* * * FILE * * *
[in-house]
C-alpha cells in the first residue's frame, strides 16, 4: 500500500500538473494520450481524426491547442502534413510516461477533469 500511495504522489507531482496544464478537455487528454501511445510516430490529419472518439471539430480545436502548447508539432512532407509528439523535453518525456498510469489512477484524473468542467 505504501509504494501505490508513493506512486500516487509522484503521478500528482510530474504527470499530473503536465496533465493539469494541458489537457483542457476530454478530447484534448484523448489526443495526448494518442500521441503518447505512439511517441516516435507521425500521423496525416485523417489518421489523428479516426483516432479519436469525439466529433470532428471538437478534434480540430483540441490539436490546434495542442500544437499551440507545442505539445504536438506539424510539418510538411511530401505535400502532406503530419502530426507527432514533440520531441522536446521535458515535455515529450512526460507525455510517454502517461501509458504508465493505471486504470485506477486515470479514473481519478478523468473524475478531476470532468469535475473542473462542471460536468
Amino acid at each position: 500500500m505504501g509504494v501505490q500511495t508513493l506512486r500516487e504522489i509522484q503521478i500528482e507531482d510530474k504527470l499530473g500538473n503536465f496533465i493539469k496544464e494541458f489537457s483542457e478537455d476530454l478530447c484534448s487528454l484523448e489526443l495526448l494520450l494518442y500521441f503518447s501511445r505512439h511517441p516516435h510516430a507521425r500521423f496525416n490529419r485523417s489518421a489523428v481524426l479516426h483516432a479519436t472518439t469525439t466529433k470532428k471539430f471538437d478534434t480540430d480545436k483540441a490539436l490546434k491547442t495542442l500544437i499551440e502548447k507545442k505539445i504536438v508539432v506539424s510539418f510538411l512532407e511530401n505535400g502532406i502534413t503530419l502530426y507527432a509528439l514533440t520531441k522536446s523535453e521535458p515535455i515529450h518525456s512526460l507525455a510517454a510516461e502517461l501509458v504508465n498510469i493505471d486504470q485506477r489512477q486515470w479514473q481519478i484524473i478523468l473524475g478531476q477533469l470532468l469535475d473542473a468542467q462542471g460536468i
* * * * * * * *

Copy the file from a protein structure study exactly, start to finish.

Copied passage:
[in-house]
C-alpha cells in the first residue's frame, strides 16, 4: 500500500500538473494520450481524426491547442502534413510516461477533469 500511495504522489507531482496544464478537455487528454501511445510516430490529419472518439471539430480545436502548447508539432512532407509528439523535453518525456498510469489512477484524473468542467 505504501509504494501505490508513493506512486500516487509522484503521478500528482510530474504527470499530473503536465496533465493539469494541458489537457483542457476530454478530447484534448484523448489526443495526448494518442500521441503518447505512439511517441516516435507521425500521423496525416485523417489518421489523428479516426483516432479519436469525439466529433470532428471538437478534434480540430483540441490539436490546434495542442500544437499551440507545442505539445504536438506539424510539418510538411511530401505535400502532406503530419502530426507527432514533440520531441522536446521535458515535455515529450512526460507525455510517454502517461501509458504508465493505471486504470485506477486515470479514473481519478478523468473524475478531476470532468469535475473542473462542471460536468
Amino acid at each position: 500500500m505504501g509504494v501505490q500511495t508513493l506512486r500516487e504522489i509522484q503521478i500528482e507531482d510530474k504527470l499530473g500538473n503536465f496533465i493539469k496544464e494541458f489537457s483542457e478537455d476530454l478530447c484534448s487528454l484523448e489526443l495526448l494520450l494518442y500521441f503518447s501511445r505512439h511517441p516516435h510516430a507521425r500521423f496525416n490529419r485523417s489518421a489523428v481524426l479516426h483516432a479519436t472518439t469525439t466529433k470532428k471539430f471538437d478534434t480540430d480545436k483540441a490539436l490546434k491547442t495542442l500544437i499551440e502548447k507545442k505539445i504536438v508539432v506539424s510539418f510538411l512532407e511530401n505535400g502532406i502534413t503530419l502530426y507527432a509528439l514533440t520531441k522536446s523535453e521535458p515535455i515529450h518525456s512526460l507525455a510517454a510516461e502517461l501509458v504508465n498510469i493505471d486504470q485506477r489512477q486515470w479514473q481519478i484524473i478523468l473524475g478531476q477533469l470532468l469535475d473542473a468542467q462542471g460536468i